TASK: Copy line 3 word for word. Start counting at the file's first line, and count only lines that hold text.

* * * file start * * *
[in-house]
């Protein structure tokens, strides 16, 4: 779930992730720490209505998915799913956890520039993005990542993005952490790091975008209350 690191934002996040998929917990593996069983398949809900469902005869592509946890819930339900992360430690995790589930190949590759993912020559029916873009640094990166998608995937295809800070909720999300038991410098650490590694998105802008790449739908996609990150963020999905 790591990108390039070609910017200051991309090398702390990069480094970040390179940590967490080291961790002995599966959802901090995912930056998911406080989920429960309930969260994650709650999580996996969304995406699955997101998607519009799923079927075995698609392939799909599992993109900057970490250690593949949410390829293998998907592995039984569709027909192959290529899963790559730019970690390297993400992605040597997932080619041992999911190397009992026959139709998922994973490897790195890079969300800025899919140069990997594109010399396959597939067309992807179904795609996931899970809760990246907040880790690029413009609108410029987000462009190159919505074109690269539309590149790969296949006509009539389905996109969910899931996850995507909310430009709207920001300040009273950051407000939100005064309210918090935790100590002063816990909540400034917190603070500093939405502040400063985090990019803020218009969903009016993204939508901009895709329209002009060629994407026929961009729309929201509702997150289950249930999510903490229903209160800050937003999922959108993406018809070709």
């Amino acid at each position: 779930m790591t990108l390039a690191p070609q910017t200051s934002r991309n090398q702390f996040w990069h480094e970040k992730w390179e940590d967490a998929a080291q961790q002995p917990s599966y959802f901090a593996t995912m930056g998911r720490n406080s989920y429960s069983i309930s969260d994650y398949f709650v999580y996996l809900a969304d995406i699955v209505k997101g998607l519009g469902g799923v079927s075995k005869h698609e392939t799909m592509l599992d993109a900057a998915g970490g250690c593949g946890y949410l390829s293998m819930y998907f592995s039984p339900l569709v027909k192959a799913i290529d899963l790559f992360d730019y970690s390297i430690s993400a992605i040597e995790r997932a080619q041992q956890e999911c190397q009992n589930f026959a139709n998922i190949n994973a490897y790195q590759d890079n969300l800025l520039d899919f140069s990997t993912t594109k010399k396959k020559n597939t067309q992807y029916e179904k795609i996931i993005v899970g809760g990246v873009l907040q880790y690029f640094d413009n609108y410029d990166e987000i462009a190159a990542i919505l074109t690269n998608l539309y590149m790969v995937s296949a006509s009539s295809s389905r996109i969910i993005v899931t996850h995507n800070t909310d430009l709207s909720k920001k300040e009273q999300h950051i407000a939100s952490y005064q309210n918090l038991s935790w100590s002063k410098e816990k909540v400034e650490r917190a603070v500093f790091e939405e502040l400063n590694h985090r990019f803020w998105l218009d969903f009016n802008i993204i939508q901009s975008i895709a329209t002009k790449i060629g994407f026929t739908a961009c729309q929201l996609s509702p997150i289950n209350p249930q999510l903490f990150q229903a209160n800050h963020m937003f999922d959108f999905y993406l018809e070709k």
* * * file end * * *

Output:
């Amino acid at each position: 779930m790591t990108l390039a690191p070609q910017t200051s934002r991309n090398q702390f996040w990069h480094e970040k992730w390179e940590d967490a998929a080291q961790q002995p917990s599966y959802f901090a593996t995912m930056g998911r720490n406080s989920y429960s069983i309930s969260d994650y398949f709650v999580y996996l809900a969304d995406i699955v209505k997101g998607l519009g469902g799923v079927s075995k005869h698609e392939t799909m592509l599992d993109a900057a998915g970490g250690c593949g946890y949410l390829s293998m819930y998907f592995s039984p339900l569709v027909k192959a799913i290529d899963l790559f992360d730019y970690s390297i430690s993400a992605i040597e995790r997932a080619q041992q956890e999911c190397q009992n589930f026959a139709n998922i190949n994973a490897y790195q590759d890079n969300l800025l520039d899919f140069s990997t993912t594109k010399k396959k020559n597939t067309q992807y029916e179904k795609i996931i993005v899970g809760g990246v873009l907040q880790y690029f640094d413009n609108y410029d990166e987000i462009a190159a990542i919505l074109t690269n998608l539309y590149m790969v995937s296949a006509s009539s295809s389905r996109i969910i993005v899931t996850h995507n800070t909310d430009l709207s909720k920001k300040e009273q999300h950051i407000a939100s952490y005064q309210n918090l038991s935790w100590s002063k410098e816990k909540v400034e650490r917190a603070v500093f790091e939405e502040l400063n590694h985090r990019f803020w998105l218009d969903f009016n802008i993204i939508q901009s975008i895709a329209t002009k790449i060629g994407f026929t739908a961009c729309q929201l996609s509702p997150i289950n209350p249930q999510l903490f990150q229903a209160n800050h963020m937003f999922d959108f999905y993406l018809e070709k």